Protecting structures from floodwater

During December 2010 and January 2011 many regions of Australia suffered major flooding. Flood waters affected several of Queensland’s coastal cities; a multitude of inland towns in Queensland, NSW, Victoria and Tasmania; and numerous rural farming and mining properties. The massive scale of this flood event has led to the fifth most costly natural disaster affecting Australia since 1967. The worst affected state, Queensland, had 58,600 insurance claims which topped $2.4 billion in insured losses. Many of these costs were due to inadequacies in Australian residential building practices which leave houses vulnerable to damage and possible structural failure when exposed to floodwaters. Proposed changes to these practices recommend new construction follows development controls including floor heights above expected flood levels, and the use of flood-resistant building materials and secure footing systems. However, controls are not retrospective and therefore do not decrease the flood risk to existing buildings or significantly reduce residual community risk.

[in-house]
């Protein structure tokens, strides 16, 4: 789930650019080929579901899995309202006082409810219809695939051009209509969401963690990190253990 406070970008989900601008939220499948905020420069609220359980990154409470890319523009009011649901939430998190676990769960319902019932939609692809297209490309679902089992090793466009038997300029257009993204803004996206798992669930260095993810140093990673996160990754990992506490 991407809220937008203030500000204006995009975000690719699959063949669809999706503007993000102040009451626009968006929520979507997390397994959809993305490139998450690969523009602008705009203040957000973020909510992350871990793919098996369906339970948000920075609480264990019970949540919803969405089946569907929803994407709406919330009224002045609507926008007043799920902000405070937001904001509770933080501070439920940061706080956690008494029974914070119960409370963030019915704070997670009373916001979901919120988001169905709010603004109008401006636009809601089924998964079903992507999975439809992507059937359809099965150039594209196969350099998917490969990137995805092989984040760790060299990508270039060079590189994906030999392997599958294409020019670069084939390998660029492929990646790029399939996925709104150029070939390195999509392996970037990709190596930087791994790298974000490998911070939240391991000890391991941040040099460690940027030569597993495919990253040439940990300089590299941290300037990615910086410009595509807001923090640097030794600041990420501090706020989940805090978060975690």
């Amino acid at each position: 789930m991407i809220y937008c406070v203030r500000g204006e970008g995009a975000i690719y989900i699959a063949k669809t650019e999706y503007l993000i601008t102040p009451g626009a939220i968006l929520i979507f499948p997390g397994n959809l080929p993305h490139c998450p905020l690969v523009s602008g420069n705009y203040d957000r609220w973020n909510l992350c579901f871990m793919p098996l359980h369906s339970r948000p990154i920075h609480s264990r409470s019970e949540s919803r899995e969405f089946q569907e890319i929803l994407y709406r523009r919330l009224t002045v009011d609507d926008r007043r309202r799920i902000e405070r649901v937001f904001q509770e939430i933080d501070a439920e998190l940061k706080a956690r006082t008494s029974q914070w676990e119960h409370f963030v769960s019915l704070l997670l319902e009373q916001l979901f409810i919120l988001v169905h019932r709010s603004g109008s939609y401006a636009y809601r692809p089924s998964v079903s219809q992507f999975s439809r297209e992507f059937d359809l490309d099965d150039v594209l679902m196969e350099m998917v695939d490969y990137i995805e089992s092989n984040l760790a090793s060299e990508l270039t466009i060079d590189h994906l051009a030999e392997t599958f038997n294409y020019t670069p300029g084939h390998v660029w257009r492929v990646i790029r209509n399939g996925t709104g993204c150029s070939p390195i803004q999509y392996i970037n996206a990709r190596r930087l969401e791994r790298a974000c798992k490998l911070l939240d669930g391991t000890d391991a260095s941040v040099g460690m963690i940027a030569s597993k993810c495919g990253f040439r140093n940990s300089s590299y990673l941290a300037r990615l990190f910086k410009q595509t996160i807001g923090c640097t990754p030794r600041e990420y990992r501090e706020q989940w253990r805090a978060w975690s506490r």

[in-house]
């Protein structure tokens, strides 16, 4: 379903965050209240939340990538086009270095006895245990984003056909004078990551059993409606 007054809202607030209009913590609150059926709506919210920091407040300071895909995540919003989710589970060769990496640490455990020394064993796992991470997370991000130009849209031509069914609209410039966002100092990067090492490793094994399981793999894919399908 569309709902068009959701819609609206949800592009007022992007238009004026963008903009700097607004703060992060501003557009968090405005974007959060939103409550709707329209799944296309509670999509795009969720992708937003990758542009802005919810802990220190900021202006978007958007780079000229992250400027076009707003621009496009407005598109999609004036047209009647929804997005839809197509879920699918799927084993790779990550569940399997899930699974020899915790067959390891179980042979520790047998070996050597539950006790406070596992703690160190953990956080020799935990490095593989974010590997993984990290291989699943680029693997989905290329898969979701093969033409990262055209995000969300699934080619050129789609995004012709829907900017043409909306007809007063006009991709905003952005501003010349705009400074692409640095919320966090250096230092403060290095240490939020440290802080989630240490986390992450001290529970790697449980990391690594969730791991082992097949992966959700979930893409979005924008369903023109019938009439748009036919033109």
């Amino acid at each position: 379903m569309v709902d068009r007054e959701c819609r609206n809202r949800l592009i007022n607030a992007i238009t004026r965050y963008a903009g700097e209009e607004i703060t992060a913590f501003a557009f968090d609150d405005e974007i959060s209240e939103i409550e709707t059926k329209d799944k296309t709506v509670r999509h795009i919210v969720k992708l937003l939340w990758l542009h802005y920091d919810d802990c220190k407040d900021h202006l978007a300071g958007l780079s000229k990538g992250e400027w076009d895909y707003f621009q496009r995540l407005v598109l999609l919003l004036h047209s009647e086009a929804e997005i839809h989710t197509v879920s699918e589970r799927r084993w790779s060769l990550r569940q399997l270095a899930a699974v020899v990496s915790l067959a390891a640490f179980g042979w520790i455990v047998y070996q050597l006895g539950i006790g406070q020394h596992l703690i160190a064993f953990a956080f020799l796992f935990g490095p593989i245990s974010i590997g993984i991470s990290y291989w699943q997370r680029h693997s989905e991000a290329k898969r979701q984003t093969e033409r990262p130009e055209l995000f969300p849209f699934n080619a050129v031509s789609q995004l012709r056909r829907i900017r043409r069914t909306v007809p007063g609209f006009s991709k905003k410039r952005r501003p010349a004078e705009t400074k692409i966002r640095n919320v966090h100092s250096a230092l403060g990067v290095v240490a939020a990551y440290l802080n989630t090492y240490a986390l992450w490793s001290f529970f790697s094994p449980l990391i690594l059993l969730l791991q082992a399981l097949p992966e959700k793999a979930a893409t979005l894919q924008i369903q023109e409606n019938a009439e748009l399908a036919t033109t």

This project investigated how flood actions affect buildings differently depending on elevation, structural shape, building materials, water transferability, and surrounding structures and terrain. By identifying a building’s specific vulnerabilities to different flood impacts, appropriate measures can be taken to reduce the future likelihood of their occurrence. This fact sheet synthesises information on flood impacts on buildings, addressing flood risk to new and existing structures, and recommendations for structure design.

This photo “Flood in Gympie” is copyright ©1989 Brian Yap and made available under an Attribution-Noncommercial-Share Alike 2.0 license


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Detailed Descriptions
Fact sheet
Geographic and Temporal Extents
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Attributions and Constraints
National Climate Change Adaptation Research Facility